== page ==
Career vs. Careerist: Who Do We Want in Our Nation's Parliament?


Originally Published in Farrago Edition Four (2022).

Insults come in all shapes and sizes. Some are crass and vulgar; others are witty and subtle. Some smack you across the face, and others land gently. In any
one parliamentary sitting day in Canberra, you might hear a variety of types delivered in a single sentence. Politics, an innately rhetorical profession, invites the crafting and use of verbal putdowns. Most are dispensed, received, reacted to, and forgotten within minutes. Others, when repeated often enough, are a little more sinister. I am going to focus on one insult in particular that I think, when repeated, can do serious damage to our democracy: this is calling someone a "career politician". By discharging this epithet from their rhetorical armoury, a politician is able, in one fell swoop, to discredit their opponent's competence for governing.

When you call someone a "career politician", the intention is simple. By affixing this mantle to a person, you are suggesting that they are so consumed in the cut and thrust of political life that they lack a conception of what "real" Australians think. You want to say that they are out of touch and that they have been so focused on the bureaucratic pen-pushing of representing their electorate in Canberra that they have lost sight of what the everyday Aussie wants.

There is the first problem with the term: in assuming that the "real Aussie" exists, it falsely assumes that somewhere among the 25 million people who live in Australia, there exists a group of people who are, undeniably and unimpeachably, true, blue, Aussies. The "career politician" clearly exists in the same fraught ecosystem as the "quiet Australian", people outside the "Canberra bubble" who do not care for politics and instead want to get on with their lives without having to worry about the quibbles of politicians. This term therefore tries and succeeds in shining a light on the divide between the political class and their constituents, which is often seen in electorates that feel disconnected from the people who make their laws. This divide exists and is indeed harmful, and although this ought to be rectified, calling someone a "career politician" often does nothing substantive to address this issue. Instead, it is an insult that continually seeks to exploit that divide for partisan gain.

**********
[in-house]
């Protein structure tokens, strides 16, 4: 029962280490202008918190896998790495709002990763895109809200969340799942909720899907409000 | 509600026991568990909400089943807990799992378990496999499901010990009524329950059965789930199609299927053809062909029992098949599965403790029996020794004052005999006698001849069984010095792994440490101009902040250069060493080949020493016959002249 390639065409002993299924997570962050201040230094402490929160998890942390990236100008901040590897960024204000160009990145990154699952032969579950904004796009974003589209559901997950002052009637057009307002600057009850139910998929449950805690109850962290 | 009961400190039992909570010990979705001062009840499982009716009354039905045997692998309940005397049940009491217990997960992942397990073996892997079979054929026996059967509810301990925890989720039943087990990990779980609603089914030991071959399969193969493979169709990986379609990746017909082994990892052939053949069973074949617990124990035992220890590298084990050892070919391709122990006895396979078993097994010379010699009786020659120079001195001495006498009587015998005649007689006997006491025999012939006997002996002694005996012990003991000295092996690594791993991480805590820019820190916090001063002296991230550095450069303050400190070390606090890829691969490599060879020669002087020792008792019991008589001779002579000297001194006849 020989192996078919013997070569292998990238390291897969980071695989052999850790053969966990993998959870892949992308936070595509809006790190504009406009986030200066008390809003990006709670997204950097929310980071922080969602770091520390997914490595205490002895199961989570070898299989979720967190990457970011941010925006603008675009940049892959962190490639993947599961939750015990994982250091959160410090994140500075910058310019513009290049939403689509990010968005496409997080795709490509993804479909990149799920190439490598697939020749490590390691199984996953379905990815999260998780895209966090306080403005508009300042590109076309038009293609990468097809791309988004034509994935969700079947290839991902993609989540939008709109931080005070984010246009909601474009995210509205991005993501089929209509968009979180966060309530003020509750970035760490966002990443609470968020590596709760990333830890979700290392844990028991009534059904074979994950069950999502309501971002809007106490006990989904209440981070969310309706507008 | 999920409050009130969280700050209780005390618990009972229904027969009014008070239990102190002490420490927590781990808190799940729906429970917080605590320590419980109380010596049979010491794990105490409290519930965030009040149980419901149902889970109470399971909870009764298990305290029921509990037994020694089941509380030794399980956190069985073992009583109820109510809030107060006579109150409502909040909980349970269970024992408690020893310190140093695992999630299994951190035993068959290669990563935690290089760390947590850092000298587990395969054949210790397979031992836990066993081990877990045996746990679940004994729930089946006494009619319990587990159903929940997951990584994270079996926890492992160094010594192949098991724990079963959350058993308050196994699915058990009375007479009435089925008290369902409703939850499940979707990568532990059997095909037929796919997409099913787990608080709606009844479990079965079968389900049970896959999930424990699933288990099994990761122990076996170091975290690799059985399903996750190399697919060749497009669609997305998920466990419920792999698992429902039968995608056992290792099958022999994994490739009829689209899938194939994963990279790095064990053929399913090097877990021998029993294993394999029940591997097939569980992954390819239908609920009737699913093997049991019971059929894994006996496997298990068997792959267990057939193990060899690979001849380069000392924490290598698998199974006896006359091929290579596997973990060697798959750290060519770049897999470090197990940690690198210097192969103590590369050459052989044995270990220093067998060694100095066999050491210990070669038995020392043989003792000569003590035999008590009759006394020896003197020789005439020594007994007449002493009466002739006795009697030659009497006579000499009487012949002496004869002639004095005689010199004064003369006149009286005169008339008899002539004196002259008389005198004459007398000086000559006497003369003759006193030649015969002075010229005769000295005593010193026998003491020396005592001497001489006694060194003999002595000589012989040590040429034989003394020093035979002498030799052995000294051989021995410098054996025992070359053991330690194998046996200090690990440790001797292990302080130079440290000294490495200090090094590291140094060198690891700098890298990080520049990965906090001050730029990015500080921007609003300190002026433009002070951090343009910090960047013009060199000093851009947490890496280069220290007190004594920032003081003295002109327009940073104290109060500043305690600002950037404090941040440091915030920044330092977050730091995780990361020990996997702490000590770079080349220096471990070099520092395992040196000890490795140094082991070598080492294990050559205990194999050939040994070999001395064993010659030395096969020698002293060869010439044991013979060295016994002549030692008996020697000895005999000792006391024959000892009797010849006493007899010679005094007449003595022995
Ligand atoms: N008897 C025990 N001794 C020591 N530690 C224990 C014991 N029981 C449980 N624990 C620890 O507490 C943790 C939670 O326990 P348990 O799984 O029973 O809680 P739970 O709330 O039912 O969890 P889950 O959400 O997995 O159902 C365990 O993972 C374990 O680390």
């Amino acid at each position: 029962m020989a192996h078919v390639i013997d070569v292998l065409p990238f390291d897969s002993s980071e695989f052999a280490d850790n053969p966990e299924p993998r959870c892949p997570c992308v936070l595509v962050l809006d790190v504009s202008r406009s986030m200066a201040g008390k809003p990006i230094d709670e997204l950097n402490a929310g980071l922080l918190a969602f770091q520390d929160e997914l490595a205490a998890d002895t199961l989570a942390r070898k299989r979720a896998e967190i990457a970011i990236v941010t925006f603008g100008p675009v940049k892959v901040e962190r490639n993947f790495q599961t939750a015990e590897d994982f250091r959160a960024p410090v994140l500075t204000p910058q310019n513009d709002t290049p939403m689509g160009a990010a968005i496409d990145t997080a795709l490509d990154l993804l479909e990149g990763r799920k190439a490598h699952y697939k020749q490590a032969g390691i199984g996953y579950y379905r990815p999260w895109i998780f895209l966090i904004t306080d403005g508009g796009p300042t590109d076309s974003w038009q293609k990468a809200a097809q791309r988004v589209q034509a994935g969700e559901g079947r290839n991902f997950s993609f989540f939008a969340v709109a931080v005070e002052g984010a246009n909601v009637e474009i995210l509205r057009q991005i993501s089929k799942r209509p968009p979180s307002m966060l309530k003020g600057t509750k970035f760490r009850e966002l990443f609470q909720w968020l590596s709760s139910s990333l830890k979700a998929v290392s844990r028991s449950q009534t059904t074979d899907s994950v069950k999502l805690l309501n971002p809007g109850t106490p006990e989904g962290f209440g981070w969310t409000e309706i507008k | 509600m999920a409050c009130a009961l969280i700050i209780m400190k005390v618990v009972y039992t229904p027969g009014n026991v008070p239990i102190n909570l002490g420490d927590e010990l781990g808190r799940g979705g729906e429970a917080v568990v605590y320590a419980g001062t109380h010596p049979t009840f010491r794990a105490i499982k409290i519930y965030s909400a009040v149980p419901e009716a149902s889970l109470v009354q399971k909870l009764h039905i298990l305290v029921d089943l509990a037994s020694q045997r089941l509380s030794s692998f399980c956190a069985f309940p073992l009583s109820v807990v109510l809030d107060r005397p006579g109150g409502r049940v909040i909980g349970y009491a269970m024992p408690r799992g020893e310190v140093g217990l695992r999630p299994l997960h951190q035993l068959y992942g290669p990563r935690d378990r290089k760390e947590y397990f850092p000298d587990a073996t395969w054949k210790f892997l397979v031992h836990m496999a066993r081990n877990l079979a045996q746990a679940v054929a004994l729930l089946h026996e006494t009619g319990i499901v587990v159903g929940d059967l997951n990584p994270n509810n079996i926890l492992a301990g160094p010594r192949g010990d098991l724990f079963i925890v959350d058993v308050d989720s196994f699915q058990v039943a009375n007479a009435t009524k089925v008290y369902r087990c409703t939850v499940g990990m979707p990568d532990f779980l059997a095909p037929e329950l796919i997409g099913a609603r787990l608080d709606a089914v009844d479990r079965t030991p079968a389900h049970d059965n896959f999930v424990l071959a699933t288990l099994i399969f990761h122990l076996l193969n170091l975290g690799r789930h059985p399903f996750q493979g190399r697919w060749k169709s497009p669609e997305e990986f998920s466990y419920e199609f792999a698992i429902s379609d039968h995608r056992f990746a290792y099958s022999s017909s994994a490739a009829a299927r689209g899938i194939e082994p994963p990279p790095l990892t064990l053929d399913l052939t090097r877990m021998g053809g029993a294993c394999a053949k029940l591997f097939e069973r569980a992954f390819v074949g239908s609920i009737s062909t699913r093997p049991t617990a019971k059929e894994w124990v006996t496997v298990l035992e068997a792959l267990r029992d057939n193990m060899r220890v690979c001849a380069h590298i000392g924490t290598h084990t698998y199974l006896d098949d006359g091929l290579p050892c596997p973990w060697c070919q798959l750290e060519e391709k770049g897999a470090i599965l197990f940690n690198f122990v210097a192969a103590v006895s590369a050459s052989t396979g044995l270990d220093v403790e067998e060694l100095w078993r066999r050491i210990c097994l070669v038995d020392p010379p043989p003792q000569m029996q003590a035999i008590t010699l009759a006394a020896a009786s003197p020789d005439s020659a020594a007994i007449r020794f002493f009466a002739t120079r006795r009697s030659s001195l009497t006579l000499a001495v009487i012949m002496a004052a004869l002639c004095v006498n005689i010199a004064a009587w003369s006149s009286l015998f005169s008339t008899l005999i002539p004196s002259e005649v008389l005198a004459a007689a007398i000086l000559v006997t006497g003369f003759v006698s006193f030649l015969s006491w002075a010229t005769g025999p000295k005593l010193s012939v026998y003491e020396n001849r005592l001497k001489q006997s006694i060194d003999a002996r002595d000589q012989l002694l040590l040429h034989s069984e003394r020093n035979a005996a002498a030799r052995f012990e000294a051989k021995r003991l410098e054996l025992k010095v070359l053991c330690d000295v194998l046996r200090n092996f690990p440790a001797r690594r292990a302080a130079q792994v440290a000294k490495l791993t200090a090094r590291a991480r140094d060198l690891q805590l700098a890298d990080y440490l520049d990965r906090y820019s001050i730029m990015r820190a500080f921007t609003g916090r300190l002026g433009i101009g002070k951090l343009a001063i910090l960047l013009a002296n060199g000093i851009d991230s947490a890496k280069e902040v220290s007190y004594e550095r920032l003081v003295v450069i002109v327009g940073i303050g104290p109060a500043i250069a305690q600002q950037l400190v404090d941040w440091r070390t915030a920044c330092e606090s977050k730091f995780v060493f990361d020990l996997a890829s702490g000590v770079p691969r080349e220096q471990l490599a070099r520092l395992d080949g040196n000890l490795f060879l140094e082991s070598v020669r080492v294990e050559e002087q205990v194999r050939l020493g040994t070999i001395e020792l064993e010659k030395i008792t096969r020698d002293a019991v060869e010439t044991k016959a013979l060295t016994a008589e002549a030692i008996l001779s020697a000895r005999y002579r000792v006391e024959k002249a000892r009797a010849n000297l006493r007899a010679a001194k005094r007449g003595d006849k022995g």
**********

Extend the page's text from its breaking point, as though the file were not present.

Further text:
One of the major problems with the partisan use of a term like "career politician" is that it conflates two very different sorts of people: the careerist politician and the person who chooses politics as a career. Careerist politicians joined politics not because they see the profession as a vocation or as the highest form of public service but because they see it as a means by which to accumulate power or influence. Careerist politicians immerse themselves in the "Canberra bubble" because it is the environment in which they can further their material interests.

On the other hand, "career politicians", or people who select politics as a career, often have a sense of vocation and go into politics because of a genuine desire to improve their society. When politicians conduct this terminological sleight of hand by casually suggesting that anyone who spends a lifetime in politics does so because of greed or some obscene obsession with the strategical side of parliamentary life, everyone loses. I will look at an instance where the media has probably unknowingly espoused the "career politician" fallacy. The example comes from Insiders, a weekly program on the ABC where a group of journalists discuss the week's news. The topic being discussed by the panel is the public's perception of the opposition leader at the time, Anthony Albanese, and his capacity to withstand the stress of a six-week election campaign. While contributing to the discussion, one of the journalists,'s Samantha Maiden, subtlety conducts the "career politician" switch-trick on her viewers: